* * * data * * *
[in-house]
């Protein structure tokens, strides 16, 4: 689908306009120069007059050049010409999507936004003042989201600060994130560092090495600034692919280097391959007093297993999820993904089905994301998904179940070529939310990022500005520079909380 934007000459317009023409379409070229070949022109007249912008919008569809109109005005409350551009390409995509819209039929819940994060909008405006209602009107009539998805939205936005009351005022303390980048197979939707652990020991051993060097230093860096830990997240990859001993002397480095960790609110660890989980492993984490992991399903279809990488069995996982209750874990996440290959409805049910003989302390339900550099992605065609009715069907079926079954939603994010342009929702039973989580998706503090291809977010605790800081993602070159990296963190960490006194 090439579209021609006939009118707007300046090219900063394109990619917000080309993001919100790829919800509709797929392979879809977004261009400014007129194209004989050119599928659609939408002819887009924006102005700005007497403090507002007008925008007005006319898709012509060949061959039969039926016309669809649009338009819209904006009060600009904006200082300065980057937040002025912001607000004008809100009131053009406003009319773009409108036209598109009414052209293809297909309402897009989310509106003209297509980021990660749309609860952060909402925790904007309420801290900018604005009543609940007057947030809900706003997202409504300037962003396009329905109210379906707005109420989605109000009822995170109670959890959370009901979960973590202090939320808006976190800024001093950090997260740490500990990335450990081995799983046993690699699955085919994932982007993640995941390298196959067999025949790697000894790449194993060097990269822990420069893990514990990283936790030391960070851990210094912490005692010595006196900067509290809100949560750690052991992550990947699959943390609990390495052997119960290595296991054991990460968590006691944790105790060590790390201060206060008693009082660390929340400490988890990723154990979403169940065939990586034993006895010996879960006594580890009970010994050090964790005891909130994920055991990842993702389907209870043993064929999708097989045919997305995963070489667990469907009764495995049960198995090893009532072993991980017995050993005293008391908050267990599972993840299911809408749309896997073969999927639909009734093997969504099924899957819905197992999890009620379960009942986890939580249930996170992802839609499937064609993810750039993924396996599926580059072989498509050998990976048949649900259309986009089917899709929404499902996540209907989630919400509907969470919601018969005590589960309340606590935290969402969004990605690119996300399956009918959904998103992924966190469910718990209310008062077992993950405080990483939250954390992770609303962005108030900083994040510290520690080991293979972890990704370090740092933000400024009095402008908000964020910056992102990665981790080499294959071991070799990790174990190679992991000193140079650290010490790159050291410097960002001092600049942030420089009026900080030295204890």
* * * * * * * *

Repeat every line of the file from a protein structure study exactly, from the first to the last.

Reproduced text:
[in-house]
């Protein structure tokens, strides 16, 4: 689908306009120069007059050049010409999507936004003042989201600060994130560092090495600034692919280097391959007093297993999820993904089905994301998904179940070529939310990022500005520079909380 934007000459317009023409379409070229070949022109007249912008919008569809109109005005409350551009390409995509819209039929819940994060909008405006209602009107009539998805939205936005009351005022303390980048197979939707652990020991051993060097230093860096830990997240990859001993002397480095960790609110660890989980492993984490992991399903279809990488069995996982209750874990996440290959409805049910003989302390339900550099992605065609009715069907079926079954939603994010342009929702039973989580998706503090291809977010605790800081993602070159990296963190960490006194 090439579209021609006939009118707007300046090219900063394109990619917000080309993001919100790829919800509709797929392979879809977004261009400014007129194209004989050119599928659609939408002819887009924006102005700005007497403090507002007008925008007005006319898709012509060949061959039969039926016309669809649009338009819209904006009060600009904006200082300065980057937040002025912001607000004008809100009131053009406003009319773009409108036209598109009414052209293809297909309402897009989310509106003209297509980021990660749309609860952060909402925790904007309420801290900018604005009543609940007057947030809900706003997202409504300037962003396009329905109210379906707005109420989605109000009822995170109670959890959370009901979960973590202090939320808006976190800024001093950090997260740490500990990335450990081995799983046993690699699955085919994932982007993640995941390298196959067999025949790697000894790449194993060097990269822990420069893990514990990283936790030391960070851990210094912490005692010595006196900067509290809100949560750690052991992550990947699959943390609990390495052997119960290595296991054991990460968590006691944790105790060590790390201060206060008693009082660390929340400490988890990723154990979403169940065939990586034993006895010996879960006594580890009970010994050090964790005891909130994920055991990842993702389907209870043993064929999708097989045919997305995963070489667990469907009764495995049960198995090893009532072993991980017995050993005293008391908050267990599972993840299911809408749309896997073969999927639909009734093997969504099924899957819905197992999890009620379960009942986890939580249930996170992802839609499937064609993810750039993924396996599926580059072989498509050998990976048949649900259309986009089917899709929404499902996540209907989630919400509907969470919601018969005590589960309340606590935290969402969004990605690119996300399956009918959904998103992924966190469910718990209310008062077992993950405080990483939250954390992770609303962005108030900083994040510290520690080991293979972890990704370090740092933000400024009095402008908000964020910056992102990665981790080499294959071991070799990790174990190679992991000193140079650290010490790159050291410097960002001092600049942030420089009026900080030295204890």